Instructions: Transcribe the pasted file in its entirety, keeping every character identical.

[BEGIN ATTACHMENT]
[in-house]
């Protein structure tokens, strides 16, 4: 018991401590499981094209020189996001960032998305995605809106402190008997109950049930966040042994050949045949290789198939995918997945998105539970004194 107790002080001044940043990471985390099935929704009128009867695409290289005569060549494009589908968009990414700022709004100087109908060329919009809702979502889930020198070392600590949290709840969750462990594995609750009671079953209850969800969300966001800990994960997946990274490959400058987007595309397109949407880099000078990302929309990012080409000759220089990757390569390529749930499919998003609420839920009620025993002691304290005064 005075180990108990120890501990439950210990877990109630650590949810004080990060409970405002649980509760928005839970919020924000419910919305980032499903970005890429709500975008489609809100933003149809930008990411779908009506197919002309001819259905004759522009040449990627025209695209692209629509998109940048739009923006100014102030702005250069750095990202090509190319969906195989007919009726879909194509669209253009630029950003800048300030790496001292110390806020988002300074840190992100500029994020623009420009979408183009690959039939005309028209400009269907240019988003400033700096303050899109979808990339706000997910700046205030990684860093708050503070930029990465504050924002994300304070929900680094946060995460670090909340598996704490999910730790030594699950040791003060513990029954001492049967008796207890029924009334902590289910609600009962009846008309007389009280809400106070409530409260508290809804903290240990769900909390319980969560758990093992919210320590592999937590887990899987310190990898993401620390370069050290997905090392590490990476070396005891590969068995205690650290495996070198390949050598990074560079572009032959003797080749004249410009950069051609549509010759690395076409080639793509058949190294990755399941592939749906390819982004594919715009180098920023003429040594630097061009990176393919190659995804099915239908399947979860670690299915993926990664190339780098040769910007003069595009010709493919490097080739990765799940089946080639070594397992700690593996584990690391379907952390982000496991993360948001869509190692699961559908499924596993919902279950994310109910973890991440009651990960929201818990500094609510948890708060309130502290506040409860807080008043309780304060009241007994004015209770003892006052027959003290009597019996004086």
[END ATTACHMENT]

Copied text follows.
[in-house]
């Protein structure tokens, strides 16, 4: 018991401590499981094209020189996001960032998305995605809106402190008997109950049930966040042994050949045949290789198939995918997945998105539970004194 107790002080001044940043990471985390099935929704009128009867695409290289005569060549494009589908968009990414700022709004100087109908060329919009809702979502889930020198070392600590949290709840969750462990594995609750009671079953209850969800969300966001800990994960997946990274490959400058987007595309397109949407880099000078990302929309990012080409000759220089990757390569390529749930499919998003609420839920009620025993002691304290005064 005075180990108990120890501990439950210990877990109630650590949810004080990060409970405002649980509760928005839970919020924000419910919305980032499903970005890429709500975008489609809100933003149809930008990411779908009506197919002309001819259905004759522009040449990627025209695209692209629509998109940048739009923006100014102030702005250069750095990202090509190319969906195989007919009726879909194509669209253009630029950003800048300030790496001292110390806020988002300074840190992100500029994020623009420009979408183009690959039939005309028209400009269907240019988003400033700096303050899109979808990339706000997910700046205030990684860093708050503070930029990465504050924002994300304070929900680094946060995460670090909340598996704490999910730790030594699950040791003060513990029954001492049967008796207890029924009334902590289910609600009962009846008309007389009280809400106070409530409260508290809804903290240990769900909390319980969560758990093992919210320590592999937590887990899987310190990898993401620390370069050290997905090392590490990476070396005891590969068995205690650290495996070198390949050598990074560079572009032959003797080749004249410009950069051609549509010759690395076409080639793509058949190294990755399941592939749906390819982004594919715009180098920023003429040594630097061009990176393919190659995804099915239908399947979860670690299915993926990664190339780098040769910007003069595009010709493919490097080739990765799940089946080639070594397992700690593996584990690391379907952390982000496991993360948001869509190692699961559908499924596993919902279950994310109910973890991440009651990960929201818990500094609510948890708060309130502290506040409860807080008043309780304060009241007994004015209770003892006052027959003290009597019996004086």